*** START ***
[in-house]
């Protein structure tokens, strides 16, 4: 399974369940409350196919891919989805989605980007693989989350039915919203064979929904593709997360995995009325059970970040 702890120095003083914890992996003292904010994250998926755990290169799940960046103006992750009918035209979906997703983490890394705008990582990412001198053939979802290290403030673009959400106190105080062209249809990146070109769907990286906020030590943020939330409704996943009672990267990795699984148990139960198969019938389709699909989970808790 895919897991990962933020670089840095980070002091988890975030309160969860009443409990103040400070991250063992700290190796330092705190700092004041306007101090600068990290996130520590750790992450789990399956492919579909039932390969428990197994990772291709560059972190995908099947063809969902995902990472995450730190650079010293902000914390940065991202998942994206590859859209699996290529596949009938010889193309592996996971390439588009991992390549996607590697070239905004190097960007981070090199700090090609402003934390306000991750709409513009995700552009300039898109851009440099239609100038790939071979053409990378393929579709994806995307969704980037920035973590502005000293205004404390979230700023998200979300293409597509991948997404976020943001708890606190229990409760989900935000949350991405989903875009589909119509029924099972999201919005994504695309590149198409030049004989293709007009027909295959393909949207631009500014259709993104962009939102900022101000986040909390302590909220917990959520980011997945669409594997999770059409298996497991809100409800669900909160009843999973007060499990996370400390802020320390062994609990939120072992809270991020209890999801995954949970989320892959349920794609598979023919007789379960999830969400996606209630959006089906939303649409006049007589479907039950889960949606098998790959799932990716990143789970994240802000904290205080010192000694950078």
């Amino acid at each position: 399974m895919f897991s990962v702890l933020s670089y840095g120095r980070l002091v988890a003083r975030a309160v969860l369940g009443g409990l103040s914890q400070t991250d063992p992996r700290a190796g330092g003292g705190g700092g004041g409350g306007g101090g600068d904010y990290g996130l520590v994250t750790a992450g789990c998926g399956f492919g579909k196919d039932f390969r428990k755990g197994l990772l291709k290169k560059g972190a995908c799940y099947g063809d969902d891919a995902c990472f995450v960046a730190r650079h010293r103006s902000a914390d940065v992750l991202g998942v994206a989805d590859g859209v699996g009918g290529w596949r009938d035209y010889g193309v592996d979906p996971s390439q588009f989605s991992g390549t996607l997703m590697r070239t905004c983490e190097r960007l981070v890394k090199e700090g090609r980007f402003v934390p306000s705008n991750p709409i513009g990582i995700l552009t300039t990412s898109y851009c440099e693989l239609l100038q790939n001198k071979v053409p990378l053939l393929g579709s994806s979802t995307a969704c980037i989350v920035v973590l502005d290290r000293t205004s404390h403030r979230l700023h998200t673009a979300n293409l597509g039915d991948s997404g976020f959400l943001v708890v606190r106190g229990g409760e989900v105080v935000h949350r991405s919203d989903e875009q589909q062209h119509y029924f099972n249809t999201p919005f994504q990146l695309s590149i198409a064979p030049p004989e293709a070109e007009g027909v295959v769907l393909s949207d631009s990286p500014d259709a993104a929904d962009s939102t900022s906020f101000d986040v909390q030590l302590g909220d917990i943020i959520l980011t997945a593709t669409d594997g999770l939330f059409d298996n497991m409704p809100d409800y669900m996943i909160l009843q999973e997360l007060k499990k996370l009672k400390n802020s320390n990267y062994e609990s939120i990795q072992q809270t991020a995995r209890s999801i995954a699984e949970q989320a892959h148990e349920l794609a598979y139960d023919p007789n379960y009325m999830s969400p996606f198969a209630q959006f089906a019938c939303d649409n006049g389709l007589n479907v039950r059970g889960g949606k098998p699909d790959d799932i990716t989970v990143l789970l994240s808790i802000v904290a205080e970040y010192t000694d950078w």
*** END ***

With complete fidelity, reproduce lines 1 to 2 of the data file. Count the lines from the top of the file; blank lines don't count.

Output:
[in-house]
């Protein structure tokens, strides 16, 4: 399974369940409350196919891919989805989605980007693989989350039915919203064979929904593709997360995995009325059970970040 702890120095003083914890992996003292904010994250998926755990290169799940960046103006992750009918035209979906997703983490890394705008990582990412001198053939979802290290403030673009959400106190105080062209249809990146070109769907990286906020030590943020939330409704996943009672990267990795699984148990139960198969019938389709699909989970808790 895919897991990962933020670089840095980070002091988890975030309160969860009443409990103040400070991250063992700290190796330092705190700092004041306007101090600068990290996130520590750790992450789990399956492919579909039932390969428990197994990772291709560059972190995908099947063809969902995902990472995450730190650079010293902000914390940065991202998942994206590859859209699996290529596949009938010889193309592996996971390439588009991992390549996607590697070239905004190097960007981070090199700090090609402003934390306000991750709409513009995700552009300039898109851009440099239609100038790939071979053409990378393929579709994806995307969704980037920035973590502005000293205004404390979230700023998200979300293409597509991948997404976020943001708890606190229990409760989900935000949350991405989903875009589909119509029924099972999201919005994504695309590149198409030049004989293709007009027909295959393909949207631009500014259709993104962009939102900022101000986040909390302590909220917990959520980011997945669409594997999770059409298996497991809100409800669900909160009843999973007060499990996370400390802020320390062994609990939120072992809270991020209890999801995954949970989320892959349920794609598979023919007789379960999830969400996606209630959006089906939303649409006049007589479907039950889960949606098998790959799932990716990143789970994240802000904290205080010192000694950078």